DRIGGS, Idaho (KIFI/KIDK) - Recently two young trumpeter swans were released in the Fox Creek conservation easement near Driggs.
This is part of a 10-year project to get the trumpeter swan population to nest in the Greater Yellowstone area. They used to but were crowded out by humans. These two swans will spend a year in the wetlands owned by the Huntsman family. It's hoped they'll bond to the pond, and when they're old enough to fly, they'll return to Idaho to lay their eggs.
Fourth-grade students from Rendezvous Elementary are all over this project. A resource specialist for the Teton Regional Land Trust visited their classroom to teach habitat protection for the swan. It is the rarest breeding bird in the United States. The students got to touch feathers on a huge wing, feel the claws on the trumpeter's feet and get a lesson in proper use of binoculars.
The reason for all this training: preparation to see the actual release of the two young trumpeter swans to Idaho.
"We're doing this for a number of reasons," says Bill Dell'Isola, resource specialist for the Teton Regional Land Trust. "The trumpeter is an 'at risk' species in this region. It's really important to get the students involved and also the community because without young conservationists or new conservationists we might not have a lot to work with in future years. It really comes down to restoring a nesting population for an 'at risk' species in Teton Valley."
The Huntsman family owns the property that will be protected from development from now on. It's a perfect habitat for the swans. Quiet, plenty of water, plenty of feed and few humans bothering their nesting sites. It's hoped the swans will bond with the pond, and once they're old enough to fly, they'll remember this place on Fox Creek and come back.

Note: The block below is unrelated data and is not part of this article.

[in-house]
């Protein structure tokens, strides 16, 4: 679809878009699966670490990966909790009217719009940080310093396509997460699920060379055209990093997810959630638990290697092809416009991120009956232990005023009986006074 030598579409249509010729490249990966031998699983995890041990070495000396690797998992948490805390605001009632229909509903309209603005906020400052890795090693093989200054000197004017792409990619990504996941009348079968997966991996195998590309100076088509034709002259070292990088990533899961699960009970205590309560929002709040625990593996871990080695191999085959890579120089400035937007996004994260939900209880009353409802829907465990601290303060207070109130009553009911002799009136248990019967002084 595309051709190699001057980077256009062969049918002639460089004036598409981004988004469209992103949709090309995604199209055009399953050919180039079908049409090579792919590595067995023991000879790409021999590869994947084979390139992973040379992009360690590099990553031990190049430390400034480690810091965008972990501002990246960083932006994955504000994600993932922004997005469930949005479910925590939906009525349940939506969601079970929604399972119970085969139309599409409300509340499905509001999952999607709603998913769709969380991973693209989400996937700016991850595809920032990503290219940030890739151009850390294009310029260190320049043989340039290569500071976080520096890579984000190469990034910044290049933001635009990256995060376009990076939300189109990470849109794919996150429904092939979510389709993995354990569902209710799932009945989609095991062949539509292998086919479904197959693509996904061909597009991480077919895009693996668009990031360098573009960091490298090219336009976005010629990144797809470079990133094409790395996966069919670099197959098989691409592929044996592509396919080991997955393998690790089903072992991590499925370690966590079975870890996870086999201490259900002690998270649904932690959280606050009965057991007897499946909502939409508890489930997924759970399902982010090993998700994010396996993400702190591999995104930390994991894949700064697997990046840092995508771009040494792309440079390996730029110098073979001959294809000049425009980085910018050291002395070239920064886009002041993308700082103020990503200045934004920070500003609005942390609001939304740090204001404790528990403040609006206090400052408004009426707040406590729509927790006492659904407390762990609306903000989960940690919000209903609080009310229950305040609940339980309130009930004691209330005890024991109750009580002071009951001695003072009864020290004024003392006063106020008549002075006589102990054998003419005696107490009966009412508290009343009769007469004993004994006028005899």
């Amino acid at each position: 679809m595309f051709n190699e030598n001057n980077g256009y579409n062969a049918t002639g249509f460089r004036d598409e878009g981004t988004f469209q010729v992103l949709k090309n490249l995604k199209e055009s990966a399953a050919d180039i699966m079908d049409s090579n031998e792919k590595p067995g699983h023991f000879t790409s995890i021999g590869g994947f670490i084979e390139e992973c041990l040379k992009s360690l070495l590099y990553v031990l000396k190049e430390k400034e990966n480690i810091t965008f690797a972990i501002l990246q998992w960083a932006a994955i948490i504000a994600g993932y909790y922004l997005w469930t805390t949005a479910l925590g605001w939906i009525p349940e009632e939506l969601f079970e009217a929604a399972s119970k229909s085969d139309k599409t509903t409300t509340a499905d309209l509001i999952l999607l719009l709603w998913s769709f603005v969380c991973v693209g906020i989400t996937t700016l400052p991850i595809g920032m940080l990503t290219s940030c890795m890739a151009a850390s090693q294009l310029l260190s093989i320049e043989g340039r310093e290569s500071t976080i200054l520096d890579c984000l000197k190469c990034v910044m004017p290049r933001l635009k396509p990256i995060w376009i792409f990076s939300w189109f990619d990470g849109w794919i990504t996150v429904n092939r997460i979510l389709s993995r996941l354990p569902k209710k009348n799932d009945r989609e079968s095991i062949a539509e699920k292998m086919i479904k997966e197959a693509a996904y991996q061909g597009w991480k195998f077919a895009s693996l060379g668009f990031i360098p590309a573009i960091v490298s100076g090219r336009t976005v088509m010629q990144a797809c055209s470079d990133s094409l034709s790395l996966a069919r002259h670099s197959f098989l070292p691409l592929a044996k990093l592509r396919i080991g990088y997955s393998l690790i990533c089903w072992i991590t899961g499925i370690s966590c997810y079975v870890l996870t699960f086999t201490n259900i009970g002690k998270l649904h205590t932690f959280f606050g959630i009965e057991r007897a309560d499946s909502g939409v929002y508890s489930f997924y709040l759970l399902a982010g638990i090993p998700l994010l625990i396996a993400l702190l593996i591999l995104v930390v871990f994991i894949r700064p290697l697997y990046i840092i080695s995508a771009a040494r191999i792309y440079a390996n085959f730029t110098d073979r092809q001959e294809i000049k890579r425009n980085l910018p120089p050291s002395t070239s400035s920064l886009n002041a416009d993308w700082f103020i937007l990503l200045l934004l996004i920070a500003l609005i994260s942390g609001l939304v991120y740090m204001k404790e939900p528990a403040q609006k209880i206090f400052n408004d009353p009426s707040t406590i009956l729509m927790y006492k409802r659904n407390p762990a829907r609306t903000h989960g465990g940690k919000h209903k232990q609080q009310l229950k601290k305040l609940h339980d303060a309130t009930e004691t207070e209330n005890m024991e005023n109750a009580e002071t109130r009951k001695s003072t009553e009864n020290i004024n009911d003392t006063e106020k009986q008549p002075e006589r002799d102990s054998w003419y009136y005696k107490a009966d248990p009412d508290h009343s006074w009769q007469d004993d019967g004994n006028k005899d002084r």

Before the swans were released, Cary Myler with U.S. and Wildlife held the male trumpeter and let the children pet the giant bird. It was a most unusual opportunity.
"We think it's work the risk," says Myler, "for these children to be able to bond with the bird. Especially these kids. They're not getting the same outdoor experience I had when I was a kid."
Then, it was time to let the swans out of their cages. The male swan burst into the water with a loud 'honk.'
The female took a few seconds, but within a minute, both swans were swimming away side by side.
"It's gratifying to think in the 1900's these birds were widespread across North America," explains Dell'Isola. "By 1930 they were almost extinct. The Yellowstone area harbored the last 70 swans in the lower 48 states."
There are six thousand swans in the Rocky Mountains now. Very few nest in Idaho, and this project is trying to change that.
"There are fewer and fewer trumpeters living in Idaho," says Joselin Matkins of Teton Regional Land Trust.
"If more people like the Huntsmans would consider conservation easements, we could increase wildlife habitat in the state."
She adds, "When the trumpeter swans are doing well, it means we have clean water and clean air. That's good for all of us."
For fourth-grader Enoch Marcum, the releasing of the swans was a remarkable field trip. "This is really a special moment. The trumpeter swan is beautiful. This is a really good experience."